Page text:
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Taxes and the dividend

  • Author: John Havelock
    | Opinion
  • Updated: April 10
  • Published April 14

File - In this Thursday, Oct. 19, 2017, file photo, people enter the Alaska State Capitol, in Juneau, Alaska. A proposed ballot measure seeks to move Alaska legislative sessions to Anchorage without moving the capital. Ken Jacobus, an attorney assisting sponsors of the effort, says legislatures normally meet in a state's capital city but shouldn't have to. He says the sponsors want Alaska's Legislature to be more accessible. Regular and generally extended and special sessions are held in Juneau. (AP Photo/Becky Bohrer, File)

The first step in bringing a solution to our state budget issues is to combine a healthy dividend plan with the imposition of an income tax in one bill, possibly avoiding the one-subject rule by treating the dividend as a subset of the tax. The combination would make a Dunleavy veto difficult.

Put together with the dividend, the tax doesn’t seem so bad. You get paid $1,800 into one hand and pay back out of the other - nothing or, in rare cases, the whole thing, depending on how rich you are. Amazing how the majority of Alaskans who make too little to pay much in graduated income taxes are the angriest voices protecting the income of the well-off who would pay almost all the taxes.

It might help if more Alaskans realized that the Permanent Fund dividend is actually a social program, common in other Western countries, intended to support a minimum income floor. Sometimes it is called a “negative income tax.” Also common in Western Europe are forms of child support. Our dividend to babies and children serves the same purpose. The payments to a family with children bring an improved standard of child care.

The PFD’s societal purposes are especially relevant in Alaska with our large, rural, variable subsistence, low income population. The disappearance of the dividend will undermine village life, pressuring thousands of Alaska Natives to choose a life in large cities as the cash floor to the subsistence lifestyle is destroyed.

Of course expenditures are made deserving disapproval. That may be where the notion of “dividend,” a “payment of right,” helps to justify the program as well as saving the state expenditures relating to accountability. The public will favor a PFD but not separate appropriations for rural welfare or child support. We all prefer programs free of the government’s nose in our business.

The PFD is not the root of the state’s budget problem (per Roger Marks); the root of the state’s problem is the absence of a sustaining tax base. In most states, that’s an income tax. A new business coming into the state, bringing in new people, should pay its share. In Alaska, new business cuts everybody’s share. That’s why some economists have called our oil base “a curse.” In a tax-free state, it sets a fixed or declining amount of revenue for the public-service sectors of the economy.

The PFD is a program, a program requiring expenditures, like education, health, justice and welfare, or to cite a federal program, Social Security, which also sends money to people that need it or don’t in varying degrees and then taxes some of it back. Some Social Security dollars are no doubt spent on pleasures not related to specific needs of seniors. But it works and it had the required public support.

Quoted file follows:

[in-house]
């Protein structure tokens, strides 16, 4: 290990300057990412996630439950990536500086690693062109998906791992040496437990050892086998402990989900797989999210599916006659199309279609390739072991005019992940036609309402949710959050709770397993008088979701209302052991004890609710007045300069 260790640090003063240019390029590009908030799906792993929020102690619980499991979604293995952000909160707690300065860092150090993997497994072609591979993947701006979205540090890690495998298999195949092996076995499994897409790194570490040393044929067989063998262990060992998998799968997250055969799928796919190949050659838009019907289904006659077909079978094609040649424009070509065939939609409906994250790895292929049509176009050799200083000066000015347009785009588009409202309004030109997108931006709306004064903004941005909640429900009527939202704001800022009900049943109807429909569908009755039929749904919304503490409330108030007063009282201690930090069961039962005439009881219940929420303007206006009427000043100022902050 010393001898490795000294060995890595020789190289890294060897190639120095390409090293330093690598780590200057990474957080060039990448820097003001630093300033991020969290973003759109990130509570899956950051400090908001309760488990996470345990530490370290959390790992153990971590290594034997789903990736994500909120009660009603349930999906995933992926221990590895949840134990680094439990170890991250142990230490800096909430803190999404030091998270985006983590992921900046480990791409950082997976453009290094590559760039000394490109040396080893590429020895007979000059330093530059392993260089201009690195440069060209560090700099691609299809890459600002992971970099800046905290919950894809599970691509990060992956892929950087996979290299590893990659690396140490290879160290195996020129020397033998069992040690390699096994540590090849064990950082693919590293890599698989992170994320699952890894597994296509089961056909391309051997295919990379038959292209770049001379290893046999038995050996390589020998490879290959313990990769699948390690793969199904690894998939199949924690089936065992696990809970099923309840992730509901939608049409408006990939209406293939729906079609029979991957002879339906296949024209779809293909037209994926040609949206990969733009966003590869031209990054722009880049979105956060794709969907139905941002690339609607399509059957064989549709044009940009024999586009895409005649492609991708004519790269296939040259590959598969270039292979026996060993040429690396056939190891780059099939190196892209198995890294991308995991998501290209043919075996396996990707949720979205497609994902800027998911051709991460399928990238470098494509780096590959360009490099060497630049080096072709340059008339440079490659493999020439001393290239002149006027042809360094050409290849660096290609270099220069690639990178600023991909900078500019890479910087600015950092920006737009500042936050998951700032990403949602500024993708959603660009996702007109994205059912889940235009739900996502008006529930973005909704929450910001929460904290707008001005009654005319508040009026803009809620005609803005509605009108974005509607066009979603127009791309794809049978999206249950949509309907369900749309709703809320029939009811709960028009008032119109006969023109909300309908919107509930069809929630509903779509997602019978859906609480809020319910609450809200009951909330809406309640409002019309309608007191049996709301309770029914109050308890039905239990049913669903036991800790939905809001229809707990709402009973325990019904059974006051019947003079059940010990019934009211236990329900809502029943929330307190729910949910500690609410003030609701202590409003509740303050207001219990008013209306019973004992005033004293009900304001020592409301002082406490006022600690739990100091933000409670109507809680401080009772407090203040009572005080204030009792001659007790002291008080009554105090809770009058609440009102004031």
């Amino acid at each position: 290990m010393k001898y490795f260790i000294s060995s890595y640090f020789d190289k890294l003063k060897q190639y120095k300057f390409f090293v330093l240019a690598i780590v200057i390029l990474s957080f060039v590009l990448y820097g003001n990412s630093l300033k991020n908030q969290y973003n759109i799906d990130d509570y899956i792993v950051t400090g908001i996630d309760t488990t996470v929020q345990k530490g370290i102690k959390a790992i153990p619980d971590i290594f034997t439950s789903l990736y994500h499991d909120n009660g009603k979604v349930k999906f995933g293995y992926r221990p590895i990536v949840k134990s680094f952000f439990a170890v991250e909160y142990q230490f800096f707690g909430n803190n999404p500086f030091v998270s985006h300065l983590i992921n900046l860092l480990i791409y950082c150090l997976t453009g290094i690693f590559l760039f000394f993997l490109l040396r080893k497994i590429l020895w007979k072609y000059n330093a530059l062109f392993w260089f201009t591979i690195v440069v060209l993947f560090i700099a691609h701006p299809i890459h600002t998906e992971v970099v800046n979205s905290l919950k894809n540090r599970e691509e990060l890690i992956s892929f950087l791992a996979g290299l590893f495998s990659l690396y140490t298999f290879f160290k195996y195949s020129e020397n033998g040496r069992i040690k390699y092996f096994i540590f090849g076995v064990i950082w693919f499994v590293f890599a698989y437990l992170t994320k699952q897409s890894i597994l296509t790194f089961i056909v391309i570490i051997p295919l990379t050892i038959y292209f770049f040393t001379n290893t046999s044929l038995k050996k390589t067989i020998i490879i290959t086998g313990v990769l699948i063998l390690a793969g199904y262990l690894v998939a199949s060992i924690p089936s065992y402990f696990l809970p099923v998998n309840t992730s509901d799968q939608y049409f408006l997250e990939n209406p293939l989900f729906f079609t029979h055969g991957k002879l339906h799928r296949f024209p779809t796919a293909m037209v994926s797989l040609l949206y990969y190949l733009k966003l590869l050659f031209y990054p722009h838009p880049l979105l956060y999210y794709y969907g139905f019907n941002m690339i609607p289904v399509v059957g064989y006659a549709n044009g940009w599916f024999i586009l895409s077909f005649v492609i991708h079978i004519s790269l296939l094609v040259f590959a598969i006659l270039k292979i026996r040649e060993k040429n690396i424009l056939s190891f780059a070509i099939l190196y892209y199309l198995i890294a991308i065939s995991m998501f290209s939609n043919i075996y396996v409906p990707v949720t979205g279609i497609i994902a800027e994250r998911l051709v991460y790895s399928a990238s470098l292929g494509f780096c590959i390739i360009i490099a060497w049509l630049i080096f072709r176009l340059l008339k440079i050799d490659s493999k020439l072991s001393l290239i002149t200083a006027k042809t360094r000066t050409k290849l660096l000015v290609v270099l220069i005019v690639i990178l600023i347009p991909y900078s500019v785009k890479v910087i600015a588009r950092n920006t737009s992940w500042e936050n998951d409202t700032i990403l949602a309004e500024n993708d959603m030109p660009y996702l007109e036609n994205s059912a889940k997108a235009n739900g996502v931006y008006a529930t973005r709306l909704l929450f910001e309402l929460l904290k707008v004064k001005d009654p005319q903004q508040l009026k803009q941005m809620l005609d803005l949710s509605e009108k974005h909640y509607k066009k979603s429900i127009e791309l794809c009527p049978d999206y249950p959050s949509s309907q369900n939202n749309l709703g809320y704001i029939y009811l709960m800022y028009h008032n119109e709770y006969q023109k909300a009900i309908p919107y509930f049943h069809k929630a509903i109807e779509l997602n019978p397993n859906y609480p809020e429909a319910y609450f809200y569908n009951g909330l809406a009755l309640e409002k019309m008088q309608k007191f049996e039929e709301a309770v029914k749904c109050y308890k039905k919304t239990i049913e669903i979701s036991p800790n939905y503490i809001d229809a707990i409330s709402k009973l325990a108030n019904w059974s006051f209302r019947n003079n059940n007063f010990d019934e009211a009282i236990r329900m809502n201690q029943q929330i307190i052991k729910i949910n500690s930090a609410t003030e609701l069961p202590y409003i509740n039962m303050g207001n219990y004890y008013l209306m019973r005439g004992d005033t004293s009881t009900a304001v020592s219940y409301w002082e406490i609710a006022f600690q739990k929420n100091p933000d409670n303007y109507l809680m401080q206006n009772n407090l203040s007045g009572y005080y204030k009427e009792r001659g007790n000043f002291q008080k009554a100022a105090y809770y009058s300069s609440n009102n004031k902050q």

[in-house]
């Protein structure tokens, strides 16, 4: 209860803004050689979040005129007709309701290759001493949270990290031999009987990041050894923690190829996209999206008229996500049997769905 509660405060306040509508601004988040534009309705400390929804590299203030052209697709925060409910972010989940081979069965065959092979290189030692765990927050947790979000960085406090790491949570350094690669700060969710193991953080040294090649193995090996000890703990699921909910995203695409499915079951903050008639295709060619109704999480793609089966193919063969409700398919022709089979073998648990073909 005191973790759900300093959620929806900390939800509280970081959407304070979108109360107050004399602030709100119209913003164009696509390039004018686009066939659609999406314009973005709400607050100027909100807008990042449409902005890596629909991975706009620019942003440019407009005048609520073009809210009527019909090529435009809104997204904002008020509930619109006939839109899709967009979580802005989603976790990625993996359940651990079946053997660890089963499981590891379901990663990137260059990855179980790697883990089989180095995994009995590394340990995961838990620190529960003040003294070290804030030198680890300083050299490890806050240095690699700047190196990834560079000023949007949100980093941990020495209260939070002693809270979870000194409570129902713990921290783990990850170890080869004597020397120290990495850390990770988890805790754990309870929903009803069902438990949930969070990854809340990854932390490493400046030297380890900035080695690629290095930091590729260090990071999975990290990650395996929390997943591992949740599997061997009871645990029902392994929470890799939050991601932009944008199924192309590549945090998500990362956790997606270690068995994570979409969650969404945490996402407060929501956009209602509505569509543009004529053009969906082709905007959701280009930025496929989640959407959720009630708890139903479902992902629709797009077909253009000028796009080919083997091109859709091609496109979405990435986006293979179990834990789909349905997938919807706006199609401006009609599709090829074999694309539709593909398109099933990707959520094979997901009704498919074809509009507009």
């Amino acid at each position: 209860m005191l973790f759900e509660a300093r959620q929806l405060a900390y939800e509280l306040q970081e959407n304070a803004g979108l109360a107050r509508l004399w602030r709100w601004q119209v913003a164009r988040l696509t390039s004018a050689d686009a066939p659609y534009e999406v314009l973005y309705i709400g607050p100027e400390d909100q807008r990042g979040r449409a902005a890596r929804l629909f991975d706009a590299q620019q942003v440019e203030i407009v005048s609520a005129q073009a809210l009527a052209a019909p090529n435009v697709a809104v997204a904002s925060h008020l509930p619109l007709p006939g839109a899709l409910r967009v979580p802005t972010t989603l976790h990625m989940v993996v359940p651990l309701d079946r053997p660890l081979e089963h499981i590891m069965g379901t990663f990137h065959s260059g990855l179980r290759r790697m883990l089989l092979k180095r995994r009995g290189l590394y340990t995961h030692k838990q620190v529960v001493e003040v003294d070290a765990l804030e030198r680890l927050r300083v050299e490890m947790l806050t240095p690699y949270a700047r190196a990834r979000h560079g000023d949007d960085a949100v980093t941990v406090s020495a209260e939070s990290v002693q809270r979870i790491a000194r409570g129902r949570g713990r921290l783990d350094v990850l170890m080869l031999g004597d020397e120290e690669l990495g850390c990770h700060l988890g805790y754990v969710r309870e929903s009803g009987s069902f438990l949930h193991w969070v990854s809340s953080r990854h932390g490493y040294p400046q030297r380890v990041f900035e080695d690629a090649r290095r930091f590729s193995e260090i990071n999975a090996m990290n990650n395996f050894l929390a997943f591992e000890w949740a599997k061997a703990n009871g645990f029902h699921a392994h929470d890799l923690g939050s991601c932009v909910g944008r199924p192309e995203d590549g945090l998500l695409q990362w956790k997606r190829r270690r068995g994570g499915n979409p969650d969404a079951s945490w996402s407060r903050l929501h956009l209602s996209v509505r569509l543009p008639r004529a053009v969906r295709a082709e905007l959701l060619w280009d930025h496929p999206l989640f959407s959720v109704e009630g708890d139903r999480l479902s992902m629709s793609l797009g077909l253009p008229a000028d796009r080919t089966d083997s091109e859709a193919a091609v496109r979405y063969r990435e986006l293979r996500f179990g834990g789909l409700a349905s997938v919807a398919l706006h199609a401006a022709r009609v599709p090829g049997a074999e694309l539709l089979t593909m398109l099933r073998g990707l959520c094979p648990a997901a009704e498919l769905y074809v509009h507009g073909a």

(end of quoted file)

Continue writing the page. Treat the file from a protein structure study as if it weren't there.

Whatever the original theory (and bless Gov. Jay Hammond and his legislative allies), the PFD is now an income maintenance program of critical importance to most of the state.

No doubt, after an income tax, there is still some deficit to be dealt with. At the top of the list for addressing the remaining deficit is a better look at oil taxes. In the era of Govs. Bill Egan, Jay Hammond and Wally Hickel, a split of one-third federal, one-third state and one-third industry was the rough standard for distributing oil revenue. We fall short of that now. We have heard the industry’s cry for 50 years that if you raise our taxes, we will take our bat and balls and go home. It just isn’t true. And handing out oil subsidies is just crazy, suggesting there has been way too much oil influence over the Legislature.

Maybe there is room for more budget cuts, but not much. We have been cutting and ignoring emerging issues (pre-K-12 for example) for too many years already. Maybe there are additional, incidental taxes to levy. A bit more on gasoline, a statewide shot at alcohol — which generates much more in costs than it gives in taxes — and a seasonal sales tax that brings the tourist industry in to pay a better share of the base.

Most of us take special pride in being Alaskans. How many times have you heard about the “old days” when we stopped on the highway anytime we saw someone in trouble? Those stories reflect the theme that Real Alaskans take care of those who need help. We don’t complain about people living on handouts when the economics of the state show that we are all doing just that. The Territorial Legislature passed an income tax. So, let’s call our legislators to a standard, working on a real solution — one that does no injury to Alaska values, one that reminds us to cough up our share as well as taking one.

John Havelock served as Gov. Bill Egan’s Attorney General and was on Gov. Jay Hammond’s Growth Policy Council and Gov. Wally Hickel’s Committee on School Organization.

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